+// same button make another change within the same interval.
 uint32_t readButtonsDebounced()
 {
     struct reading {
-        int dt;           // time since previous reading
-        uint32_t b;       // button state at this reading
+        // elapsed time between this reading and the previous reading
+        int dt;
+        
+        // Final button state for each button that changed on this
+        // report.  OR this with a new report (after applying the
+        // mask 'm') to carry forward the changes that occurred in
+        // this report to the new report.
+        uint32_t b;
+        
+        // Change mask at this report.  This is a bit mask of the buttons
+        // that *didn't* change on this report.  AND this mask with a
+        // new reading to filter buttons out of the new reading that
+        // changed on this report.
+        uint32_t m;
     };
     static reading readings[8];  // circular buffer of readings
     static int ri = 0;    // reading buffer index (next write position)
+    static int bPrv = 0;  // immediately previous report
         
     // get the write pointer
     reading *r = &readings[ri];
 
     // figure the time since the last reading, and read the raw button state
-    r->dt = buttonTimer.read_ms();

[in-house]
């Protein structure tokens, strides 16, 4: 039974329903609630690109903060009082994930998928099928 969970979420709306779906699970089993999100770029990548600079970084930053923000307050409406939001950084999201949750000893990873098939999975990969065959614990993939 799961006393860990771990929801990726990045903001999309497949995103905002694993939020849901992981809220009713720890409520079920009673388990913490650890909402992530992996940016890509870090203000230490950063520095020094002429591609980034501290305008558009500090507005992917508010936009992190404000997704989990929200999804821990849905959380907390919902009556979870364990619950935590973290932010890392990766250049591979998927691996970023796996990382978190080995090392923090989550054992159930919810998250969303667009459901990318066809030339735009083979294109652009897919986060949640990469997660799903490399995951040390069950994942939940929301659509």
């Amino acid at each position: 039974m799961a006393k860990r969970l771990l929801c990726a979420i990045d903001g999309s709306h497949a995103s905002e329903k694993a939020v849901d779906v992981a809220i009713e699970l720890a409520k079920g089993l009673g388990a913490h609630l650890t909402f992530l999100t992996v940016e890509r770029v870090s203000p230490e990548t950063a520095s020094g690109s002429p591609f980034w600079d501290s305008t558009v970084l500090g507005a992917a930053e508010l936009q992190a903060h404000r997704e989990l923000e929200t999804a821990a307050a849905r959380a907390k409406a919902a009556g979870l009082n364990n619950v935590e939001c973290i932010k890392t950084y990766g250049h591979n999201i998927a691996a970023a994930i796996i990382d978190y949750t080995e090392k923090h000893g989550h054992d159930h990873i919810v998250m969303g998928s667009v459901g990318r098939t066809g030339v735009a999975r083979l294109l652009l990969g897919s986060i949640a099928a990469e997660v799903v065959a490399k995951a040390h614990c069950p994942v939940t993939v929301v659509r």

-    uint32_t b = r->b = readButtonsRaw();
+    int ms = r->dt = buttonTimer.read_ms();
+    uint32_t b = readButtonsRaw();
     
     // start timing the next interval
     buttonTimer.reset();
     
-    // AND together readings over 25ms
-    int ms = 0;
-    for (int i = 1 ; i < countof(readings) && ms < 25 ; ++i)
+    // mask out changes for any buttons that changed state within the
+    // past 50ms
+    for (int i = 1 ; i < countof(readings) && ms < 50 ; ++i)
     {
         // find the next prior reading, wrapping in the circular buffer
         int j = ri - i;
         if (j < 0) 
             j = countof(readings) - 1;
-            
         reading *rj = &readings[j];
-        
-        // AND the buttons for this reading
-        b &= rj->b;
-        
-        // count the time
+
+        // For any button that changed state in the prior reading 'rj',
+        // remove any new change and restore it to its 'rj' state.
+        b &= rj->m;
+        b |= rj->b;
+                
+        // add in the time to the next prior report
         ms += rj->dt;
     }
     
+    // figure which buttons changed on this report vs the prior report
+    uint32_t m = b ^ bPrv;
+    
+    // save the change mask and changed button vector in our history entry
+    r->m = ~m;
+    r->b = b & m;
+    
+    // save this as the prior report
+    bPrv = b;
+    
     // advance the write position for next time
     ri += 1;
     if (ri >= countof(readings)) 
@@ -754,88 +564,6 @@
 
 // ---------------------------------------------------------------------------
 //
-// Non-volatile memory (NVM)
-//
-
-// Structure defining our NVM storage layout.  We store a small